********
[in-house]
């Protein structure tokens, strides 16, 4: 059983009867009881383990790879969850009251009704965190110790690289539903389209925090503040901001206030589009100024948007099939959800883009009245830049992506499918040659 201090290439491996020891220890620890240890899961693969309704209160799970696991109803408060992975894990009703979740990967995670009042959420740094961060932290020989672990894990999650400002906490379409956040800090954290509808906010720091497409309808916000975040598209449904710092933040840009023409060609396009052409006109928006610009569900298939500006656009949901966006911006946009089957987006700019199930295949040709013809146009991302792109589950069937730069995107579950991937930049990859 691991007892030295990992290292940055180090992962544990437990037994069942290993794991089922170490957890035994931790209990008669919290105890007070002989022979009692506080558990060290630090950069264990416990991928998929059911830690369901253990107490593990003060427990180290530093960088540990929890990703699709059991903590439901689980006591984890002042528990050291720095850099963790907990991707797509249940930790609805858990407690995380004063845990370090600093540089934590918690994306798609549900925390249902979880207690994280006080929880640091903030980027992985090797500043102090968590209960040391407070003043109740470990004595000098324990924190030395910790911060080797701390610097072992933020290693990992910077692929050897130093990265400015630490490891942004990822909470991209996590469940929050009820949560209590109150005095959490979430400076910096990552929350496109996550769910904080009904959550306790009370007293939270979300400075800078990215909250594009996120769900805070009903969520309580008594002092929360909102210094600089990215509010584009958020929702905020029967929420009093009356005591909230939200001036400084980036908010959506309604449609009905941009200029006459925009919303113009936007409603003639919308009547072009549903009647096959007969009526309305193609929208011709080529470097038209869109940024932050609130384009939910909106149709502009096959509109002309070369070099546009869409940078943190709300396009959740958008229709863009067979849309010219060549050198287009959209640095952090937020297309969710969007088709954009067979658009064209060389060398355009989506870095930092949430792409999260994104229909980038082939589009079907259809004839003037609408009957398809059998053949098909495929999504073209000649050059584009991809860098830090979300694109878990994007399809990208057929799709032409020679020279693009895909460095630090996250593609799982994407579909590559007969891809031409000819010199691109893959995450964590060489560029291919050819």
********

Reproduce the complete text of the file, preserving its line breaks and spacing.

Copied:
[in-house]
């Protein structure tokens, strides 16, 4: 059983009867009881383990790879969850009251009704965190110790690289539903389209925090503040901001206030589009100024948007099939959800883009009245830049992506499918040659 201090290439491996020891220890620890240890899961693969309704209160799970696991109803408060992975894990009703979740990967995670009042959420740094961060932290020989672990894990999650400002906490379409956040800090954290509808906010720091497409309808916000975040598209449904710092933040840009023409060609396009052409006109928006610009569900298939500006656009949901966006911006946009089957987006700019199930295949040709013809146009991302792109589950069937730069995107579950991937930049990859 691991007892030295990992290292940055180090992962544990437990037994069942290993794991089922170490957890035994931790209990008669919290105890007070002989022979009692506080558990060290630090950069264990416990991928998929059911830690369901253990107490593990003060427990180290530093960088540990929890990703699709059991903590439901689980006591984890002042528990050291720095850099963790907990991707797509249940930790609805858990407690995380004063845990370090600093540089934590918690994306798609549900925390249902979880207690994280006080929880640091903030980027992985090797500043102090968590209960040391407070003043109740470990004595000098324990924190030395910790911060080797701390610097072992933020290693990992910077692929050897130093990265400015630490490891942004990822909470991209996590469940929050009820949560209590109150005095959490979430400076910096990552929350496109996550769910904080009904959550306790009370007293939270979300400075800078990215909250594009996120769900805070009903969520309580008594002092929360909102210094600089990215509010584009958020929702905020029967929420009093009356005591909230939200001036400084980036908010959506309604449609009905941009200029006459925009919303113009936007409603003639919308009547072009549903009647096959007969009526309305193609929208011709080529470097038209869109940024932050609130384009939910909106149709502009096959509109002309070369070099546009869409940078943190709300396009959740958008229709863009067979849309010219060549050198287009959209640095952090937020297309969710969007088709954009067979658009064209060389060398355009989506870095930092949430792409999260994104229909980038082939589009079907259809004839003037609408009957398809059998053949098909495929999504073209000649050059584009991809860098830090979300694109878990994007399809990208057929799709032409020679020279693009895909460095630090996250593609799982994407579909590559007969891809031409000819010199691109893959995450964590060489560029291919050819």